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the instance of an elected member that poor girls reading in any educational institution in the province-Government, local fund, Municipal or aided should be exempted from School fees in any Standard up to III Form. The total expenditure of the province in Education is in the neighbourhood of Rs. 340 lakhs. The principal educational institutions in the province are the Presidency College, the Christian College and Pachaiyappa's College, Madras; the St. Joseph's College, Trichinopoly; the Government College, Kumbakonam; the Government College, Rajamundry; the Maharaja's College, Trivandrum; the Agricultural College, Coimbatore; and the Medical and the Engineering Colleges at Madras.

Cochin Harbour Scheme.

Com

blishment of Village Panchayats, or
mittees of Elders. Over 500 Panchayats have
come into existence in the Presidency. Gene-
rally speaking the Local Boards in Madras
display a courageous disposition to levy taxes
up to the sanctioned maximum. Even then
many of them are unable to make both ends
meet.
Irrigation.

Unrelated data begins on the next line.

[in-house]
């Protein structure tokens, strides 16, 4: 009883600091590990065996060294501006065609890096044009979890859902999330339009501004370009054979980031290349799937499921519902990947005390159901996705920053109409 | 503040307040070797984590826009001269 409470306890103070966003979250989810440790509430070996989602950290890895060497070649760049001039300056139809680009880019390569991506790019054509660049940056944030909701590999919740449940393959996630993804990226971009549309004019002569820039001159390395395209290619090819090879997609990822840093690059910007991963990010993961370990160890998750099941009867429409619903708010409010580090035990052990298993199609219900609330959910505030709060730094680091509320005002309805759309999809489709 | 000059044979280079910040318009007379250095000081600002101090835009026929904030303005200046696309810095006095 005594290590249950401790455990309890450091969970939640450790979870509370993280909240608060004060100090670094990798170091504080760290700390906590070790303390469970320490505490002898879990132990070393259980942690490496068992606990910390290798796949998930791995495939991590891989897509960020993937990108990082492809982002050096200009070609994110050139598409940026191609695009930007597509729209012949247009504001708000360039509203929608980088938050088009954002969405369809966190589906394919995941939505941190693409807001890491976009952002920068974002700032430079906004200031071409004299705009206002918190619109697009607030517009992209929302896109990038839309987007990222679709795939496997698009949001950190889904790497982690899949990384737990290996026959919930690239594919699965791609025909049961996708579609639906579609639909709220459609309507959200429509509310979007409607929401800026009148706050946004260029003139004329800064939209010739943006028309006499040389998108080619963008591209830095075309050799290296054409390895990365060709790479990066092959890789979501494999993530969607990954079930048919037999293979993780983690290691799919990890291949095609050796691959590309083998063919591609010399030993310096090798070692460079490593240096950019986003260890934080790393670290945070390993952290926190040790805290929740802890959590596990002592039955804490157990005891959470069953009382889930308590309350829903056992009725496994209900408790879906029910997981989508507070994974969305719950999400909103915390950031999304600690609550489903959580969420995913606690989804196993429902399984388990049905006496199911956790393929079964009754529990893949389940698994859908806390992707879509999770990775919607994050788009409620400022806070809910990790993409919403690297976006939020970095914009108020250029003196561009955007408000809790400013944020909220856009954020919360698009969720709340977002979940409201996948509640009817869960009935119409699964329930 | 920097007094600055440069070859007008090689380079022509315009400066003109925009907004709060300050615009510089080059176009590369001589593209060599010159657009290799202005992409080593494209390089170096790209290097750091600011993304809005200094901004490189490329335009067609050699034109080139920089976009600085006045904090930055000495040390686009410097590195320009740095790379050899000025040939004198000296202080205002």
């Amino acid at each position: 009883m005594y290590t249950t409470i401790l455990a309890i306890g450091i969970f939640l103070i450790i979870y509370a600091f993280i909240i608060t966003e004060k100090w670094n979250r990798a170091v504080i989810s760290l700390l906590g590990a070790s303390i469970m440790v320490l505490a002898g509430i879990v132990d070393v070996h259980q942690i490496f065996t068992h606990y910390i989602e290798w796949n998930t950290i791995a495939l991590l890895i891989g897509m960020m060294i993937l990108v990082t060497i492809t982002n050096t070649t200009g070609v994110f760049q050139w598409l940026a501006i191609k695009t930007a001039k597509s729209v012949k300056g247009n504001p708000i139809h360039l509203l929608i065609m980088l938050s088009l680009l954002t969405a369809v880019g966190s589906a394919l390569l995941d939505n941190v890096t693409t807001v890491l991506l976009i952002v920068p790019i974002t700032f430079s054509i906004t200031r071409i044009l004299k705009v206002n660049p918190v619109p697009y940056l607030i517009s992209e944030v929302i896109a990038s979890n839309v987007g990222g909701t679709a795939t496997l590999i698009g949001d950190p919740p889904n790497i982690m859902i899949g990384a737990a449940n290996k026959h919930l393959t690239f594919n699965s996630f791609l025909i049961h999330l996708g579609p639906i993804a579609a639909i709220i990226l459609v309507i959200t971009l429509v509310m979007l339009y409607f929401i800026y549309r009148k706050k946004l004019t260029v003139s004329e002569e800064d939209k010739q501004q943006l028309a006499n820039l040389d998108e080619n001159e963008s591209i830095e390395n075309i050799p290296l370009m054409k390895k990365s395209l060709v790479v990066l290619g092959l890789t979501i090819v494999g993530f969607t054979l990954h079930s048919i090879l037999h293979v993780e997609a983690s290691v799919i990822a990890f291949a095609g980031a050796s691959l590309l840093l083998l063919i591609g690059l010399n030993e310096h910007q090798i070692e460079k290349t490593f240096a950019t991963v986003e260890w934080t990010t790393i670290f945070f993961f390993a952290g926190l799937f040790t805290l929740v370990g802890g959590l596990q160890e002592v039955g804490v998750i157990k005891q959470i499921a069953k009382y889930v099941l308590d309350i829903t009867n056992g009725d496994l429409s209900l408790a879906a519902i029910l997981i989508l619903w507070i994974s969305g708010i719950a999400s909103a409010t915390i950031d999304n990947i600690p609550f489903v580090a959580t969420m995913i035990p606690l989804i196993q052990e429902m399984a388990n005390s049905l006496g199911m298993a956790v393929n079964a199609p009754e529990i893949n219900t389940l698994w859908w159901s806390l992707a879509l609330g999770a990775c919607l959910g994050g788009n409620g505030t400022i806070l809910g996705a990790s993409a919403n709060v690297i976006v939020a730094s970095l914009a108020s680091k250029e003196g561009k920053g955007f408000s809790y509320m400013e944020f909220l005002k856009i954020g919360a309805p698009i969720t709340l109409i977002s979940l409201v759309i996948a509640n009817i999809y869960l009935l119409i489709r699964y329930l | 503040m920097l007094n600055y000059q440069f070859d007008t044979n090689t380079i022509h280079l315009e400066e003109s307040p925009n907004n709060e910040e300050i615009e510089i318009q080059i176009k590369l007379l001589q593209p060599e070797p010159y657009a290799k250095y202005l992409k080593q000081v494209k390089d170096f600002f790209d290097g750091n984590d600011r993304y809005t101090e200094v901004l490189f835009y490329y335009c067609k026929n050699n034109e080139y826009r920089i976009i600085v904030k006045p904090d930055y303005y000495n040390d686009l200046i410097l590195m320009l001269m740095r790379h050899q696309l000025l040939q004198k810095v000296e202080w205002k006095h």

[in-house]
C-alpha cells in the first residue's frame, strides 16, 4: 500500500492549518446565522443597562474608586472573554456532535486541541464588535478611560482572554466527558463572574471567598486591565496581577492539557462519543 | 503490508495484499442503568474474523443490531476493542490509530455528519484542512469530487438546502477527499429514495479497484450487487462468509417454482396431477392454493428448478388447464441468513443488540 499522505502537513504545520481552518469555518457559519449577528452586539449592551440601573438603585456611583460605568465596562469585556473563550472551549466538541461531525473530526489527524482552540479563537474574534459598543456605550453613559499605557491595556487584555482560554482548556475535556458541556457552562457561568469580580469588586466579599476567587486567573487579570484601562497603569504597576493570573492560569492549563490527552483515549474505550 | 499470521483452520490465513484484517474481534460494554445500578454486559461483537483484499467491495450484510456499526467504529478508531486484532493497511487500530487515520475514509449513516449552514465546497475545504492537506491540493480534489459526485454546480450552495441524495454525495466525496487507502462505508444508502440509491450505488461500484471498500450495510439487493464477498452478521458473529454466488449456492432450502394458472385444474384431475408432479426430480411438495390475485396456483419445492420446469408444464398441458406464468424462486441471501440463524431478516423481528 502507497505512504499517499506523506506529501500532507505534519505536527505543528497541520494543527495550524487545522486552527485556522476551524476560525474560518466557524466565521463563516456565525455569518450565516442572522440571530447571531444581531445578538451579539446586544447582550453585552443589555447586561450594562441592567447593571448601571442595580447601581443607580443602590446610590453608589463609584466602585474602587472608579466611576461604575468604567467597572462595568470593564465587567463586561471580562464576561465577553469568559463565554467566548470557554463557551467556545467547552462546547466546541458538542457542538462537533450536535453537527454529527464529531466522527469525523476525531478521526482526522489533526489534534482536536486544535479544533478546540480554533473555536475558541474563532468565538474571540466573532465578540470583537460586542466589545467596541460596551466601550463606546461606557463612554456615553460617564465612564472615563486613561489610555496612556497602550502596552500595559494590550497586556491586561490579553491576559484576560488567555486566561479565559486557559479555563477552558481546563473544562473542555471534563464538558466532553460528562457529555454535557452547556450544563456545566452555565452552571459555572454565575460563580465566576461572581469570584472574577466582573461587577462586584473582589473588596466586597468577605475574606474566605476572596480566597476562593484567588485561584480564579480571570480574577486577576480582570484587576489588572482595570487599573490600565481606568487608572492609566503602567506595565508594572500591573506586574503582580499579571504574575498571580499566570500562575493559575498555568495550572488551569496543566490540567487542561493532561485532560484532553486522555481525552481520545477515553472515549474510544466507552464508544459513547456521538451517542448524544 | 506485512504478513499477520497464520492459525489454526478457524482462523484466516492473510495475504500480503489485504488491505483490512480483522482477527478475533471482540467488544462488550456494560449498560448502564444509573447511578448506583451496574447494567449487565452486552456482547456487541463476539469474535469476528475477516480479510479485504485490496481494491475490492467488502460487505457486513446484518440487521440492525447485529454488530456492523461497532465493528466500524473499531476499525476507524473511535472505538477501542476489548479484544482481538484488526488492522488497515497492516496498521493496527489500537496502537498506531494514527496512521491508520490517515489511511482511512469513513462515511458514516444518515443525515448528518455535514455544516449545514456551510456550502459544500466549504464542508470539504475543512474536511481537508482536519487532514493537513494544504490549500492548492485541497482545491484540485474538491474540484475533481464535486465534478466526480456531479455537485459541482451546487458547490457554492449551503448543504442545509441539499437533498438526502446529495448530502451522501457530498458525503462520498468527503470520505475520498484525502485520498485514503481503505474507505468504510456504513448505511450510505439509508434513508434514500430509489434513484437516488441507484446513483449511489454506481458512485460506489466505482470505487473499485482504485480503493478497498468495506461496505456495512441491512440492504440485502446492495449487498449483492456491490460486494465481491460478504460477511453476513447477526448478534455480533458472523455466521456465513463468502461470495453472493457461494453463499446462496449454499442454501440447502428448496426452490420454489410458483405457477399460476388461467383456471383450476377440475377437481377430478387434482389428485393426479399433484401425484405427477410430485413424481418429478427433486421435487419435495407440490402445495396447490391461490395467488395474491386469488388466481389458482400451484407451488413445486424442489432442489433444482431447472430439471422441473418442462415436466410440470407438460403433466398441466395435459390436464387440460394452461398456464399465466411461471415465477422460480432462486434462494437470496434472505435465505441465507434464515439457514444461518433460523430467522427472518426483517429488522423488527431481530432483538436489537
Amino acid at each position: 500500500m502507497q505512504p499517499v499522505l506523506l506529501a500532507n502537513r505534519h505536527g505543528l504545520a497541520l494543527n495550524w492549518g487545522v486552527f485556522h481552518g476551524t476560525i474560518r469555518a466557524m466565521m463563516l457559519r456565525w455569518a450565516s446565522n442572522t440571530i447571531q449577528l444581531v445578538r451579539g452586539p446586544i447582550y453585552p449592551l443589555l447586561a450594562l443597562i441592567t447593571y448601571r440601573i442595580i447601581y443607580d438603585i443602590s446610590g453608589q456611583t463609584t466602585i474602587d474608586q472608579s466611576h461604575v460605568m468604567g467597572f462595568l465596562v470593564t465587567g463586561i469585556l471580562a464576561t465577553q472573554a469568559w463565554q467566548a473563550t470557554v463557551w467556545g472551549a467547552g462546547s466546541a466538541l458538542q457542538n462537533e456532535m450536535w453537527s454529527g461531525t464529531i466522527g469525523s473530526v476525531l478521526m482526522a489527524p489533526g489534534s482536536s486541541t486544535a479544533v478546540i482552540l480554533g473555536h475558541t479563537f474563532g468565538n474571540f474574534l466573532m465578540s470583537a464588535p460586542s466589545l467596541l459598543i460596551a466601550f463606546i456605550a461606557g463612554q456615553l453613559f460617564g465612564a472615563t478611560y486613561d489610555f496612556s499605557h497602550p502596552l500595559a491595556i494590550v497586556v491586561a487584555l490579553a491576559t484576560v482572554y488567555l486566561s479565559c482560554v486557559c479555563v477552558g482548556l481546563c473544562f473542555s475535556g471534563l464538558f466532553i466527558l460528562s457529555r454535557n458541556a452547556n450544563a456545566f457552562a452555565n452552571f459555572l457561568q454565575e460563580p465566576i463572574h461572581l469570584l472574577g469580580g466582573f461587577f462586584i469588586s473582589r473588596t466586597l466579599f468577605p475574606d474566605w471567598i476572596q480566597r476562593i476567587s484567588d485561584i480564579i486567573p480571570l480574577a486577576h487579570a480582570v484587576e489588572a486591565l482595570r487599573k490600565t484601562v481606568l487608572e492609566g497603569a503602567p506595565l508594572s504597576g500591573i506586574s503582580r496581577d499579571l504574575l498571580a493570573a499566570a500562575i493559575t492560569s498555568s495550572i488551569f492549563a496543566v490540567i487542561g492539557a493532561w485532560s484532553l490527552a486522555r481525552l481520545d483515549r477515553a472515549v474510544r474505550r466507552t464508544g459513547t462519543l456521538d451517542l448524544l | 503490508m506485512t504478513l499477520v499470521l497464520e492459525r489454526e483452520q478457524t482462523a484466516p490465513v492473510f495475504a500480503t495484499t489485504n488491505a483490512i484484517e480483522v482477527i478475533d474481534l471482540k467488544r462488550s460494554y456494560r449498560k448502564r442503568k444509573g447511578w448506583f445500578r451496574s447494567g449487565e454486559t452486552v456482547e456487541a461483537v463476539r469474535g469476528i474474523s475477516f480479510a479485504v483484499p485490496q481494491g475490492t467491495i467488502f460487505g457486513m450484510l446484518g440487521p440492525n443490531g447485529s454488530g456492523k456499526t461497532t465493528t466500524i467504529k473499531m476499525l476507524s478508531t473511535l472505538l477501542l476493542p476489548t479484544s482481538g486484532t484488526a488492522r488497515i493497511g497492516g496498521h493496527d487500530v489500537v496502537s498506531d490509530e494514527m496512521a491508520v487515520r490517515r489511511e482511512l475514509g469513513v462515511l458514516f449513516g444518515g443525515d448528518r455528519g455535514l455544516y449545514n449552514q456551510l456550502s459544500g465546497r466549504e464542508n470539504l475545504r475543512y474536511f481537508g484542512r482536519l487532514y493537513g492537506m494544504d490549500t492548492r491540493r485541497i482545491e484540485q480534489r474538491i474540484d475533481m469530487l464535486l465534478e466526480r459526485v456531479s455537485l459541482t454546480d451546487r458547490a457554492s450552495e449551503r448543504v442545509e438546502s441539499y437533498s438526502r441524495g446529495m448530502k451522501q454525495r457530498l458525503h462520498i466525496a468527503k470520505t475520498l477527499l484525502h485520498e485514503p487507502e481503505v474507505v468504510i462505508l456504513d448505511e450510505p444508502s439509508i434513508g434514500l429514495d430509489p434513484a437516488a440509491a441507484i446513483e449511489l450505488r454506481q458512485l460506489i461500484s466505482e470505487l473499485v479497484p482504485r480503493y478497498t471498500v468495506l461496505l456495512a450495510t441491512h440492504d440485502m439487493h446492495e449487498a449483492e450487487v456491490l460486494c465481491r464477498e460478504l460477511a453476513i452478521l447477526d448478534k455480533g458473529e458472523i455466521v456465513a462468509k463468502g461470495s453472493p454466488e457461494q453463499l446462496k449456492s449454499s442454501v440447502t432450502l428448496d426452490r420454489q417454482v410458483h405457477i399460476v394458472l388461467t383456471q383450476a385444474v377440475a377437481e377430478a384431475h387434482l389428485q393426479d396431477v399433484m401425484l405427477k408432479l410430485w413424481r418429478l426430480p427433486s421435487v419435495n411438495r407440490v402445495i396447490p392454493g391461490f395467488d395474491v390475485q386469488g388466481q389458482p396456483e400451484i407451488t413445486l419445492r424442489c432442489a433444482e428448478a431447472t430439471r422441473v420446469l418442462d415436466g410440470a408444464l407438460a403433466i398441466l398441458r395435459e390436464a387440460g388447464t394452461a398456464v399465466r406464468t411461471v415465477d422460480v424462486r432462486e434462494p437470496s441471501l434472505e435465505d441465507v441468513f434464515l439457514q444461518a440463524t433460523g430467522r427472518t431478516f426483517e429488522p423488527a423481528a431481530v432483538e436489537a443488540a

tioned the Cauvery Reservoir Project, the In March 1925, the Secretary of State sancestimated cost of which amounts to £ 4 millions. The project has been framed with two main objects in view. The first is to improve the existing fluctuating water supplies for the Cauvery Delta irrigation of over a million acres; the second is to extend irrigation to a The Government of Madras and the autho-new area of 301,000 acres, which will, it is rities of the Cochin and Travancore States estimated, add 150,000 tons of rice to the food have come to an agreement regarding the supply of the country. The scheme which is financing of the Cochin Harbour scheme. The expected to be completed before 1933 provides importance of this project lies in the fact that for a large dam at Metur on the Cauvery to a good harbour at Cochin would lead to the store 90,000 million cubic feet of water and development of a valuable hinterland which for a canal nearly 88 miles long with a conis at present far removed from any convenient nected distributary system. port. The scheme is to cut a passage through ant project is the Periyar project which is inAnother importthe bar which blocks the entrance from the tended not only for irrigation purposes but also sea to an extensive backwater. A trial cut for providing water power for generating elecwas made in 1923 and the effect of the mon- tricity. Taking its rise in the Western Ghats, soon thereon observed. The results recorded the river flows into the Arabian Sea through were examined by a committee of Harbour Travancore State territory. After prolonged Engineers in England which reported favour- negotiations, the Travancore Durbar consentably on the prospects of the scheme. The ed to the water being caught and stored in the plant necessary for effecting a deeper and Travancore hills for being diverted towards the wider cut has been secured and the work is East. Some three thousand feet above seain progress. Everything had been prepared at level a Cochin for proceeding with the major works and constructed and nearly 50 feet below the crestconcrete and masonry dam has been with the arrival of the dredger and the pipe line level of the dam a channel through the summit on the lines of the Bombay plant work is pro- of the range carries the waters into the eastern gressing rapidly. If access through the bar water-shed where they are led into the river can be established at all periods of the year, a por- Vaigai. The total quantity of water impoundtion of the backwater will be dredged to afford ed to crest level is 15,660 million cubic feet. anchorage for ocean-going steamers. this work, a river ordained by Nature to flow By Vizagapatam Harbour Project. into the Arabian Sea has been led across the Even more pregnant with future possibili- Peninsula into the Bay of Bengal irrigating in its ties is the scheme for the development of the irrigable area commanded by the Periyar system way well over 100,000 acres Vizagapatam harbour. Proposals for the deve- is 142,749 acres, while the supply from the lake lopment of the port at this place have been under consideration since 1859; but the sucwas sufficient only for 130,000 acres. cess of the project is bound up with the cons- increasing the effective capacity of the lake by up for this deficit, Government contemplate To make truction of direct railway communication between Vizagapatam and the Central Pro-lowering the water-shed cutting at an estimated vinces; for the quantity of trade which could cost of Rs. 24 lakhs. be obtained from the littoral itself is insufficient to justify the capital expenditure which would be required. In May 1925 the Government of India declared Vizagapatam a major port thereby enabling the development of the port under the directions of the Central Government. Preliminary operations commenced in the end of the year and were continued vigorously in 1926 with the aid of dredgers and rockbreakers. It is expected that the construction of the harbour will take four or five years. The surrounding hill-sides and adjacent areas will meanwhile be developed for industrial, trading and residential purposes.